Since the early 19th century, when women like Lucy Larcom, editor to the Lowell Offering, entered New England mills, and continuing through successive waves of industrialisation across the globe, working women’s stories of abuse – what Ruth Barraclough calls ‘factory girl literature,’ about harassment (not then so named), rape, sexual exploitation, and physical violence – stand as pillars cementing female consciousness. Proletarian literature channelled workers’ self-awareness through depictions of assembly line speed-ups, unsafe conditions or strikebreaking violence. Women expanded this litany to address the persistence of sexual violence.

But the story of women’s workplace abuse drifts beyond the factory floor to include the office (as 1930s’ novelist Tess Slesinger detailed) and the home. Domestic labour: a form of servitude, ‘unproductive,’ according to Marx and Engels, yet essential. Women’s slave narratives (by Harriet Jacobs or Harriet Wilson) painfully delineated how rape and beatings controlled slaves’ psychologies and bodies. The site for much violence against women was (and remains) domestic; nearly half the women and a majority of the children killed in the United States are murdered at home by current or former male partners or, in the case of children, fathers. ‘Violence,’ as H. Rap Brown noted in the late 1960s, baked into home life, ‘is as American as cherry pie.’ Public violence against people of colour, a virulence that hurts the body and invades the mind, saps energy and desire, but also forges protest movements. And now, with a racist president who boasts of assaulting women, private violations have relocated into the public arena, sparking collective outrage.

The challenges for women – that is, for all: to eradicate the system that allows bodies to be transgressed – at work, at home, in the streets. Peace, justice, freedom, autonomy, thinking, love, art, perhaps happiness. That’s all it’s ever been about…and we deserve no less. The challenge ever remains: how to achieve what we want, together?

Zillah Eisenstein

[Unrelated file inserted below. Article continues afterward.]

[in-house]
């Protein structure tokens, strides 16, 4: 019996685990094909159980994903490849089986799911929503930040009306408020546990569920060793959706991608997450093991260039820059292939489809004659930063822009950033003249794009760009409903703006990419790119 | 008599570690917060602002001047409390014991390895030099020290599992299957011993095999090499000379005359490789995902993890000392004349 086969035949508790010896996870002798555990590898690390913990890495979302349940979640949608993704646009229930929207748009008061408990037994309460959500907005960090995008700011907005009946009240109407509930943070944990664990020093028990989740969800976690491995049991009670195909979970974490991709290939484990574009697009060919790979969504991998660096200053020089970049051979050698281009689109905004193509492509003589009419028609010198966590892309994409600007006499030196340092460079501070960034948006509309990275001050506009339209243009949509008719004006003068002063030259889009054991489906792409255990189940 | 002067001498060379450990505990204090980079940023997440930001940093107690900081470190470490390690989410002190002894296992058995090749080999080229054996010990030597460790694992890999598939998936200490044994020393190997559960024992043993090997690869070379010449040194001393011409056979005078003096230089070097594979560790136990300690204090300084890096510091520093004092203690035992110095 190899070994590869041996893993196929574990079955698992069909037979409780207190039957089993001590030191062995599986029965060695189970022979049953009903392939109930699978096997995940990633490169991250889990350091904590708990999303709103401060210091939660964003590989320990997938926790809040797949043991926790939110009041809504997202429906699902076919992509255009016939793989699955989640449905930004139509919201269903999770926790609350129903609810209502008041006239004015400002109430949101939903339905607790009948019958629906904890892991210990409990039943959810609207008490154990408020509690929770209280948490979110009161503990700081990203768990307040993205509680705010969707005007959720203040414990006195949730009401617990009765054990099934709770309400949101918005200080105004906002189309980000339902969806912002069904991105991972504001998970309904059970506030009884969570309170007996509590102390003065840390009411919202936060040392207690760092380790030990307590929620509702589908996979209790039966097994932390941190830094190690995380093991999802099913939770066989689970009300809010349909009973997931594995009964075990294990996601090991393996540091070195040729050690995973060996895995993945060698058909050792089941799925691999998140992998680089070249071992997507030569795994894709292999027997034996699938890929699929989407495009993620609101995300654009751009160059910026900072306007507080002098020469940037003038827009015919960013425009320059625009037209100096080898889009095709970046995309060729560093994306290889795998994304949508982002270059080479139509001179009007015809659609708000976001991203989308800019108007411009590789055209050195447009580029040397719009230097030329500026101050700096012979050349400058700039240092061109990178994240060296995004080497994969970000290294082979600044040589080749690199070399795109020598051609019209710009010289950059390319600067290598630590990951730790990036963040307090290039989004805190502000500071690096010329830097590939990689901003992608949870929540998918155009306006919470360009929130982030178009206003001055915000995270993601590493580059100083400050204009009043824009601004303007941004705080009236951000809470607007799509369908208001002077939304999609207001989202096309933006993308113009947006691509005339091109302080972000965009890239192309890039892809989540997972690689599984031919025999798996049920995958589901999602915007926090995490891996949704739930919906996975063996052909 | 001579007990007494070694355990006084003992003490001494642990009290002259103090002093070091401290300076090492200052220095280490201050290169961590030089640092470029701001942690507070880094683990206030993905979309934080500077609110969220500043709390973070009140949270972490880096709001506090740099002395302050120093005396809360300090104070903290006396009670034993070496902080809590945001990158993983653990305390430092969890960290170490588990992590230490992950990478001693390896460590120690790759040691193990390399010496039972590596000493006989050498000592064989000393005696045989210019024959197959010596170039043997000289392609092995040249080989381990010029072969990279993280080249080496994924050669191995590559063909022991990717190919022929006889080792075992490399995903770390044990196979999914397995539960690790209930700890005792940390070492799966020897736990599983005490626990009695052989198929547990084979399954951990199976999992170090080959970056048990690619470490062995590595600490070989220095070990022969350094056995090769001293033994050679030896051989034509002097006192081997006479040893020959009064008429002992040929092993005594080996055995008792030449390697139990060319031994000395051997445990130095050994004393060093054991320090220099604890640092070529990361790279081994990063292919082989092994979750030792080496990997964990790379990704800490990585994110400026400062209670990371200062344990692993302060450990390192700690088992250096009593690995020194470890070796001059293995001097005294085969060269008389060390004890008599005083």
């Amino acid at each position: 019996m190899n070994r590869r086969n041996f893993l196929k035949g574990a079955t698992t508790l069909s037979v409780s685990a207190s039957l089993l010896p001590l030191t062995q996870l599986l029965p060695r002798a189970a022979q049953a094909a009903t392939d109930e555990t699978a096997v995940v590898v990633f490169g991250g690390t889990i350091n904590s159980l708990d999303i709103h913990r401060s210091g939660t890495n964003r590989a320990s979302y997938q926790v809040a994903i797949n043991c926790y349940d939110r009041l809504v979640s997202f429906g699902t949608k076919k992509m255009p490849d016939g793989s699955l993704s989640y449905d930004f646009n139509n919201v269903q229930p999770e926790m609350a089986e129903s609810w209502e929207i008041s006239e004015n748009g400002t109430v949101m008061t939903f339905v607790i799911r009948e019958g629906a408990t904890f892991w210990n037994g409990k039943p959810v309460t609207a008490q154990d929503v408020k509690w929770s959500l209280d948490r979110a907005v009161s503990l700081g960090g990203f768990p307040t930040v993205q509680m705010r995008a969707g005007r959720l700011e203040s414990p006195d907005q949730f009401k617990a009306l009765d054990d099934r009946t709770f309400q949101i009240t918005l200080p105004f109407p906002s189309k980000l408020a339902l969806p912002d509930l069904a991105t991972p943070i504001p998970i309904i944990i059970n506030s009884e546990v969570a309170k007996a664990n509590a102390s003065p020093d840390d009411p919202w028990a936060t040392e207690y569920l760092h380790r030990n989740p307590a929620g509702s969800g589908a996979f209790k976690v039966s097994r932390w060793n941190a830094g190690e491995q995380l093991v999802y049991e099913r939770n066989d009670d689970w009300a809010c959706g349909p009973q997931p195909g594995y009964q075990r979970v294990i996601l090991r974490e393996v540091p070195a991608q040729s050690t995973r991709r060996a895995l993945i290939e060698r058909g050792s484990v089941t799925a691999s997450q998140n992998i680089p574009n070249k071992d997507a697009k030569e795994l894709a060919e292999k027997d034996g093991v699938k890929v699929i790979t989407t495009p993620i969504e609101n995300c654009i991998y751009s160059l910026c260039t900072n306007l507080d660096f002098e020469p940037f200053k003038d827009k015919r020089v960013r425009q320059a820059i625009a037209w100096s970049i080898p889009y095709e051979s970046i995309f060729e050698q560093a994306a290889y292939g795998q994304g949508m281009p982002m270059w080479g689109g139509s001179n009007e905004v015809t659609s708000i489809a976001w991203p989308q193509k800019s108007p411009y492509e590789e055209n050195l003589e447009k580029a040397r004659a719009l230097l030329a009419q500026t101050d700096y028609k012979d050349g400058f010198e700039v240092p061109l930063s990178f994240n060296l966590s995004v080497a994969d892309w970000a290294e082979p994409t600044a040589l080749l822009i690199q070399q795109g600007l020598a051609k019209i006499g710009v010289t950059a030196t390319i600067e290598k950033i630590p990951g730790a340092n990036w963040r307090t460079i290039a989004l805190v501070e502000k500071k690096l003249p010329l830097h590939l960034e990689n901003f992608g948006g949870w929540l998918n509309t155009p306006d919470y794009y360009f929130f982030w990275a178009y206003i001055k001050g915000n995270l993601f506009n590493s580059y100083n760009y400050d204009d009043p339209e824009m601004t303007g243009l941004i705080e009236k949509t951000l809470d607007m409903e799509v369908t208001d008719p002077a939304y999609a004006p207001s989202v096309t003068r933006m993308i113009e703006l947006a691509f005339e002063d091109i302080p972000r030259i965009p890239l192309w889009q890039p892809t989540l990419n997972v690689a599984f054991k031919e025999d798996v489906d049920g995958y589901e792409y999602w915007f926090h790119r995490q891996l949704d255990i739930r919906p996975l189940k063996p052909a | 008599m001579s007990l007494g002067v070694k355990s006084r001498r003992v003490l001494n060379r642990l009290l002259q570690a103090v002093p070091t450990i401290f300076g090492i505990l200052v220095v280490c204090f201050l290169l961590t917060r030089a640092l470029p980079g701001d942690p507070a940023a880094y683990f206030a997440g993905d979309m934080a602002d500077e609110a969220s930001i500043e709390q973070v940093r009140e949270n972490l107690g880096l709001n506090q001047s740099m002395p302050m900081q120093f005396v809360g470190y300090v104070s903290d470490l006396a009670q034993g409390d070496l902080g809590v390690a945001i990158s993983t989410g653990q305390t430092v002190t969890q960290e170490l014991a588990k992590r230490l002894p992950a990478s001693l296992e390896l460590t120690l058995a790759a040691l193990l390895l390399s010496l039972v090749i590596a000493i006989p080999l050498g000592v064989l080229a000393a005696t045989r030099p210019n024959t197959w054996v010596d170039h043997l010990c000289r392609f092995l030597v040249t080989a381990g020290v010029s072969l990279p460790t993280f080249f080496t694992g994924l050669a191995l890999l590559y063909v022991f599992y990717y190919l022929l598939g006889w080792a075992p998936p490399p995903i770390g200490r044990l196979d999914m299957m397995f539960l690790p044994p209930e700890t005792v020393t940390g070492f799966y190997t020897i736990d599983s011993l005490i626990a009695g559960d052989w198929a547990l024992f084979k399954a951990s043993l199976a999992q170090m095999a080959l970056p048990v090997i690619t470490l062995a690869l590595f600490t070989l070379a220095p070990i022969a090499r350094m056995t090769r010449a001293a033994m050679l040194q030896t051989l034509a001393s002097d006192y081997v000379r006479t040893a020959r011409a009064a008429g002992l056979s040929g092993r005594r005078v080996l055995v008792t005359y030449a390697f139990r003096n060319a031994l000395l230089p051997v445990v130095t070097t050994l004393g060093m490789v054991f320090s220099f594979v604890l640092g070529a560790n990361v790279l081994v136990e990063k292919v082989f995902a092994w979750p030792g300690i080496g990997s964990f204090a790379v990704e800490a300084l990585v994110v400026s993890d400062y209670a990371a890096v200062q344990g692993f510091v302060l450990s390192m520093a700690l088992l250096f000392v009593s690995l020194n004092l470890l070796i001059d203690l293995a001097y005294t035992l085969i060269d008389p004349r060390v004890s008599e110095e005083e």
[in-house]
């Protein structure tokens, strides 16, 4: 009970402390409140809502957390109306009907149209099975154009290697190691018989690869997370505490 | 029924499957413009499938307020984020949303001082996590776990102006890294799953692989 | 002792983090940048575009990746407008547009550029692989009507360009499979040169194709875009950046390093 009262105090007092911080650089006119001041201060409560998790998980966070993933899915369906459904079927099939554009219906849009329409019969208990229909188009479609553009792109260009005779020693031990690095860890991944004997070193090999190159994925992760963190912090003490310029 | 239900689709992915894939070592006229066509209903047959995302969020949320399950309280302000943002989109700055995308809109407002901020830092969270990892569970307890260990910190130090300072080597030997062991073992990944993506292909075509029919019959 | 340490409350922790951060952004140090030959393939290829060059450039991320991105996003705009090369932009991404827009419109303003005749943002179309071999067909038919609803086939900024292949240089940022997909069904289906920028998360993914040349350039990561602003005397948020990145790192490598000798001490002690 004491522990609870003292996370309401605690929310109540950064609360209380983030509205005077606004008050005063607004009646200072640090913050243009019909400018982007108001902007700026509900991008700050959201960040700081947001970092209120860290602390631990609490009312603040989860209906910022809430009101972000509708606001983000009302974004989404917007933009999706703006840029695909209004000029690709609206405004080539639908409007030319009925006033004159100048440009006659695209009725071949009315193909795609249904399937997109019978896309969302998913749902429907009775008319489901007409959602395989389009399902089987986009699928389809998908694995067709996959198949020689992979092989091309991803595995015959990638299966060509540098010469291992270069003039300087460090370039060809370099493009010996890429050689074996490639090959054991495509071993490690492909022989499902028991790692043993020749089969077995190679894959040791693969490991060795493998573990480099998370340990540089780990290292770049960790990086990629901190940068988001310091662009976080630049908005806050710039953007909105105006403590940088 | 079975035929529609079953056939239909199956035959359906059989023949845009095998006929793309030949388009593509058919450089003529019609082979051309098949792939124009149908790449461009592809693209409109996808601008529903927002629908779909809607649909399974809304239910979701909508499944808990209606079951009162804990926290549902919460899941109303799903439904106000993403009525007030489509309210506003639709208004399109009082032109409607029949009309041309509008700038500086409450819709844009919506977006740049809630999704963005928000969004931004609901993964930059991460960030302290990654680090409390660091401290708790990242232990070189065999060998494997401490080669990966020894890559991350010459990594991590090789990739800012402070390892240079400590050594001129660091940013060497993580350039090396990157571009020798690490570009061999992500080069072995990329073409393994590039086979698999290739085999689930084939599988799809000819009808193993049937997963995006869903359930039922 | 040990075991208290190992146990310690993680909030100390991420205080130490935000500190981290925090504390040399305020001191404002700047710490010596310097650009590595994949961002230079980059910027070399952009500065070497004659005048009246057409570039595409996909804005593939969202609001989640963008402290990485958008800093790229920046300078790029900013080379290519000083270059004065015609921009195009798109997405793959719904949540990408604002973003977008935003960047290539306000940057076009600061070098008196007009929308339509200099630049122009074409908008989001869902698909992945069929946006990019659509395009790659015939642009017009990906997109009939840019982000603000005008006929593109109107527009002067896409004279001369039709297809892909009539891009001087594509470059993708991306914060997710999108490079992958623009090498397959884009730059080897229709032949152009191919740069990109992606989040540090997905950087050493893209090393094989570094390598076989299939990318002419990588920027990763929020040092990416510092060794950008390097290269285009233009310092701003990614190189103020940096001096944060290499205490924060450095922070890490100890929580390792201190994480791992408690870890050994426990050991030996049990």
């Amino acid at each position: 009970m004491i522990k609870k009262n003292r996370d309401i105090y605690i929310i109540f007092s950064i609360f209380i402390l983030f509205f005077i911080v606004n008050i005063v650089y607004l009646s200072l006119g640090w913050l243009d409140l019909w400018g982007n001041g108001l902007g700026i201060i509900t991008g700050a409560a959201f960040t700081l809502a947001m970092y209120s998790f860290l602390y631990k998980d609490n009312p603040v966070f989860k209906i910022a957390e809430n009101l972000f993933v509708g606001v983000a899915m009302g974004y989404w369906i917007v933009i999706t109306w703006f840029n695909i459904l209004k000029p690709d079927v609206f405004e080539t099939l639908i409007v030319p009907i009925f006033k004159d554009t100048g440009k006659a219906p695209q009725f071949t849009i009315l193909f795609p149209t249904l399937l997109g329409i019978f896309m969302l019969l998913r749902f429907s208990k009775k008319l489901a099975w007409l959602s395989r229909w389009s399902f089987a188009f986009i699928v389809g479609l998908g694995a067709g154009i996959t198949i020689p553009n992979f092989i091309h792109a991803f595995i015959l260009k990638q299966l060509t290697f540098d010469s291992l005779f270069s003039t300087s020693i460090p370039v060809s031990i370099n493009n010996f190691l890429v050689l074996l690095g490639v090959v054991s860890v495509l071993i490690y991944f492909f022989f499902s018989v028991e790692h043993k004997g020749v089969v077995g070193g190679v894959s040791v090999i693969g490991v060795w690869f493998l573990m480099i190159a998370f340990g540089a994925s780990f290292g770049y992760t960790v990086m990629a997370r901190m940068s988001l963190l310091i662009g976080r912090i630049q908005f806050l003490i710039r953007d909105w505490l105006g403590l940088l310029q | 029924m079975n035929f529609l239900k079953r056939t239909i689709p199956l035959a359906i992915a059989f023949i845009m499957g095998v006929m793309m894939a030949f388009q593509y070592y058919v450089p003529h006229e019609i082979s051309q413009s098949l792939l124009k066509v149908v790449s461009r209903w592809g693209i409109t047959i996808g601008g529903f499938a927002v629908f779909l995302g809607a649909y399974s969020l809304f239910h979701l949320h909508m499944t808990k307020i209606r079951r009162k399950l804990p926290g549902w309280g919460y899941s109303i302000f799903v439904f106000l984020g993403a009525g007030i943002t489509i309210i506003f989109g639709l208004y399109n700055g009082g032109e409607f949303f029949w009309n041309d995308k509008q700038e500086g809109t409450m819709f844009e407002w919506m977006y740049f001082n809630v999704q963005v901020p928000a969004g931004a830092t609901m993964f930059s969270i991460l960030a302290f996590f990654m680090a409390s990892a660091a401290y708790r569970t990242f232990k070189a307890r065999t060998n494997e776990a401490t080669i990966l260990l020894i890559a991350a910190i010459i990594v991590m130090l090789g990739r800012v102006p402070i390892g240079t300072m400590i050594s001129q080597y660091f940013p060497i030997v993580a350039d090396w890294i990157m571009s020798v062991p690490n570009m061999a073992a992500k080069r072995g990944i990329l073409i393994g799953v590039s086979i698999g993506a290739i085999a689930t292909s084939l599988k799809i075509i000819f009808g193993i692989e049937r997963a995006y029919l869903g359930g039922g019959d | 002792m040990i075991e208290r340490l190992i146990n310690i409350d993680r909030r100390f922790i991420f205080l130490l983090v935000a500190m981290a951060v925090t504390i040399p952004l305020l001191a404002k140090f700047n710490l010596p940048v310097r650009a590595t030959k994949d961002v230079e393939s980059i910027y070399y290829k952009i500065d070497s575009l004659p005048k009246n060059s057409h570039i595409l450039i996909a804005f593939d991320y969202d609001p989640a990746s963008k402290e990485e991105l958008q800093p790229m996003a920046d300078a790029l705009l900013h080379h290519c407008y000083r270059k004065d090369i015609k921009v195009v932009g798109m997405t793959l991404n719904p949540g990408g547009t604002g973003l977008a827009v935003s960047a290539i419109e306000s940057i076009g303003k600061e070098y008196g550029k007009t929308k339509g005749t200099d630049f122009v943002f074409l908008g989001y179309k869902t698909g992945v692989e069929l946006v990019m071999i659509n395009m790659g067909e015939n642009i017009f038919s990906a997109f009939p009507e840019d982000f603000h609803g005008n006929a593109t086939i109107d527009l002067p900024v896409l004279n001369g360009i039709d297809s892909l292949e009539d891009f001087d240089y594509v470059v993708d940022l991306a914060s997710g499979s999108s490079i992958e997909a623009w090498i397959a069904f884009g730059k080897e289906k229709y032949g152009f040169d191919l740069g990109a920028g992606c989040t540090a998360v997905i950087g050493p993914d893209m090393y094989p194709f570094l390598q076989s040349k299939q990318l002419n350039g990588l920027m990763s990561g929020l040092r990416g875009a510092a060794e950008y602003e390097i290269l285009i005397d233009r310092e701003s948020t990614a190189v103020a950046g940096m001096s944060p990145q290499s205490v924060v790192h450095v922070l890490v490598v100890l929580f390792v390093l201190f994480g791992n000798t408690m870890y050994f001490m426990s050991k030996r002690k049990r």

Professor of Politics at Ithaca College in New York for the last 35 years and presently a Distinguished Scholar in Residence. Her books include The Audacity of Races and Genders: A Personal and Global Story of the Obama Campaign (Zed Books/Palgrave, 2009); Sexual Decoys: Gender, Race and War in Imperial Democracy (Zed Books/Palgrave, 2007); and Hatreds: Racialized and Sexualized Conflicts in The 21st Century (Routledge, 1996). Her website is at:

My answer: everything!!!! So we need to see the interconnections and overlappings that maintain the white supremacist and misogynist underpinnings of capitalism. Or another way of saying this: every action has to self-consciously undermine the systemic power of hetero-misogynist/capitalist racism. The time is now. And there is no middle ground left.

In these noxious times of Donald Trump, alongside right-wing racist patriarchs like Modi in India and Putin in Russia, it is urgent for women and the people who love them to stand against racist misogynist hatreds, and come together in radical solidarity for a humane planet.

We – the big ‘we’ of women of every kind – must say no to all collaboration, all compromise, all accommodation with the exploitation of the air, the water, the earth, and with human life itself.

Let us mobilise against each and every kind of s/exploitation.

S/exploitation – the benefitting of stealing someone’s labour,

or bodily integrity,

or emotional wholeness.

S/exploitation is simultaneously sexual and economic, and racist. S/exploitation shines a light on the intersectional complexity of gain itself. Taking. Looting. Raping. Each protects the other.

S/exploitation is the process of taking what is not yours.

To s/exploit is to gain from someone or something, like the earth, without asking, thinking, or caring. It is to profit at someone else’s, or something’s expense. It is a form of stealing. It is an unfair use of power.

To s/exploit is at the heart of capitalist racist hetero-patriarchy. It is to take what is not yours – economically, sexually, culturally, racially, politically, environmentally. S/exploitation is a form of economic devastation. It can and often does mimic and use sexual rape.

The problem that must be abolished is capitalist racist hetero-misogyny and its vehicle of extraction is s/exploitation. Sexual violations of every sort are the most intimate and personal form of s/exploitation that powers the globe.

S/exploitation is war in yet another form.

Each normalises and naturalises the other because of both the repression and expression of each.

Rape becomes a normalised/invisible site of war through the discourse of sex.

Sexual violation – rape, incest, harassment, verbal abuse, battering, and intimidation – exists inside the locales we inhabit in everyday life. So s/exploitation exists on the job, in the home, inside families, in the factory, in each place that power is exchanged. #MeToo #TimesUp #SayHerName #BlackLivesMatter

Nothing is singular.

But rather interconnected and overlapping.

As are women – women of colour, transgender women, women who are disabled, women who are incarcerated, homeless women, women of the working and middle class, women in our troops. So the challenge is to see in a multiple and complex form and to live inside and with this knowledge. And be uncompromising in the struggle against s/exploitation.

And, on March 8, join the #InternationalWomensStrike to make the fight against s/exploitation visible across the globe.